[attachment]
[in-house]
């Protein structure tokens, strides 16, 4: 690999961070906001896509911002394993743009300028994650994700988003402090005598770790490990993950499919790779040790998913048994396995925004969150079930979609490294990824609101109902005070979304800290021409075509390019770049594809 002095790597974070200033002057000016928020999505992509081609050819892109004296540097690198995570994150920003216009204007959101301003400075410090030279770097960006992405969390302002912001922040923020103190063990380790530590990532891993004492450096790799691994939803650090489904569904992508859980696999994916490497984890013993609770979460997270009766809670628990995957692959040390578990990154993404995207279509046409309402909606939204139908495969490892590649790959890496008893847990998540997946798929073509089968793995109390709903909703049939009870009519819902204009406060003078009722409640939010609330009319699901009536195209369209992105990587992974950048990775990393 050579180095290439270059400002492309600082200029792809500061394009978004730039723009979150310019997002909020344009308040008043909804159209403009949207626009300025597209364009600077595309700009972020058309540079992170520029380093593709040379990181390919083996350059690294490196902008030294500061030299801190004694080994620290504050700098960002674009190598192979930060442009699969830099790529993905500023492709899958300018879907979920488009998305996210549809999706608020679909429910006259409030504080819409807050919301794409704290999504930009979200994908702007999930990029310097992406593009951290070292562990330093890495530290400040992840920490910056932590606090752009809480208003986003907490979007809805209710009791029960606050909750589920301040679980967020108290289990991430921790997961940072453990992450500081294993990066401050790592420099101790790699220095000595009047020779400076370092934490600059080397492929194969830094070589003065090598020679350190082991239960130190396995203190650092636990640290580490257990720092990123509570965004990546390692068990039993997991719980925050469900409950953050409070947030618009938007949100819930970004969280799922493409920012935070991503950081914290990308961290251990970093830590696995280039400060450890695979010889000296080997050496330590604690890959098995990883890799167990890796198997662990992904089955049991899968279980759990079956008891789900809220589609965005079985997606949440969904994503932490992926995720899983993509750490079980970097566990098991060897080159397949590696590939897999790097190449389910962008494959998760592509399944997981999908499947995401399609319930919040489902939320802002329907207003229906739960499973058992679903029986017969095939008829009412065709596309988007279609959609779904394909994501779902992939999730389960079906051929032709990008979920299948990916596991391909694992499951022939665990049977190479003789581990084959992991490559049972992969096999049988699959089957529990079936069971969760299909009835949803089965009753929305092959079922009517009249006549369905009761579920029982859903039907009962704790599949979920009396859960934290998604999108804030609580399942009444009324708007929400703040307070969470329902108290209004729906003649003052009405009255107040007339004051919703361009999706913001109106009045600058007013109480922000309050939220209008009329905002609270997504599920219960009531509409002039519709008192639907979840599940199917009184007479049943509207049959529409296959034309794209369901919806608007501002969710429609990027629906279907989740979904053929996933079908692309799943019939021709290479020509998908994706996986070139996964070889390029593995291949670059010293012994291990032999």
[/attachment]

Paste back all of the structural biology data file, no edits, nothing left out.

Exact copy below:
[in-house]
């Protein structure tokens, strides 16, 4: 690999961070906001896509911002394993743009300028994650994700988003402090005598770790490990993950499919790779040790998913048994396995925004969150079930979609490294990824609101109902005070979304800290021409075509390019770049594809 002095790597974070200033002057000016928020999505992509081609050819892109004296540097690198995570994150920003216009204007959101301003400075410090030279770097960006992405969390302002912001922040923020103190063990380790530590990532891993004492450096790799691994939803650090489904569904992508859980696999994916490497984890013993609770979460997270009766809670628990995957692959040390578990990154993404995207279509046409309402909606939204139908495969490892590649790959890496008893847990998540997946798929073509089968793995109390709903909703049939009870009519819902204009406060003078009722409640939010609330009319699901009536195209369209992105990587992974950048990775990393 050579180095290439270059400002492309600082200029792809500061394009978004730039723009979150310019997002909020344009308040008043909804159209403009949207626009300025597209364009600077595309700009972020058309540079992170520029380093593709040379990181390919083996350059690294490196902008030294500061030299801190004694080994620290504050700098960002674009190598192979930060442009699969830099790529993905500023492709899958300018879907979920488009998305996210549809999706608020679909429910006259409030504080819409807050919301794409704290999504930009979200994908702007999930990029310097992406593009951290070292562990330093890495530290400040992840920490910056932590606090752009809480208003986003907490979007809805209710009791029960606050909750589920301040679980967020108290289990991430921790997961940072453990992450500081294993990066401050790592420099101790790699220095000595009047020779400076370092934490600059080397492929194969830094070589003065090598020679350190082991239960130190396995203190650092636990640290580490257990720092990123509570965004990546390692068990039993997991719980925050469900409950953050409070947030618009938007949100819930970004969280799922493409920012935070991503950081914290990308961290251990970093830590696995280039400060450890695979010889000296080997050496330590604690890959098995990883890799167990890796198997662990992904089955049991899968279980759990079956008891789900809220589609965005079985997606949440969904994503932490992926995720899983993509750490079980970097566990098991060897080159397949590696590939897999790097190449389910962008494959998760592509399944997981999908499947995401399609319930919040489902939320802002329907207003229906739960499973058992679903029986017969095939008829009412065709596309988007279609959609779904394909994501779902992939999730389960079906051929032709990008979920299948990916596991391909694992499951022939665990049977190479003789581990084959992991490559049972992969096999049988699959089957529990079936069971969760299909009835949803089965009753929305092959079922009517009249006549369905009761579920029982859903039907009962704790599949979920009396859960934290998604999108804030609580399942009444009324708007929400703040307070969470329902108290209004729906003649003052009405009255107040007339004051919703361009999706913001109106009045600058007013109480922000309050939220209008009329905002609270997504599920219960009531509409002039519709008192639907979840599940199917009184007479049943509207049959529409296959034309794209369901919806608007501002969710429609990027629906279907989740979904053929996933079908692309799943019939021709290479020509998908994706996986070139996964070889390029593995291949670059010293012994291990032999």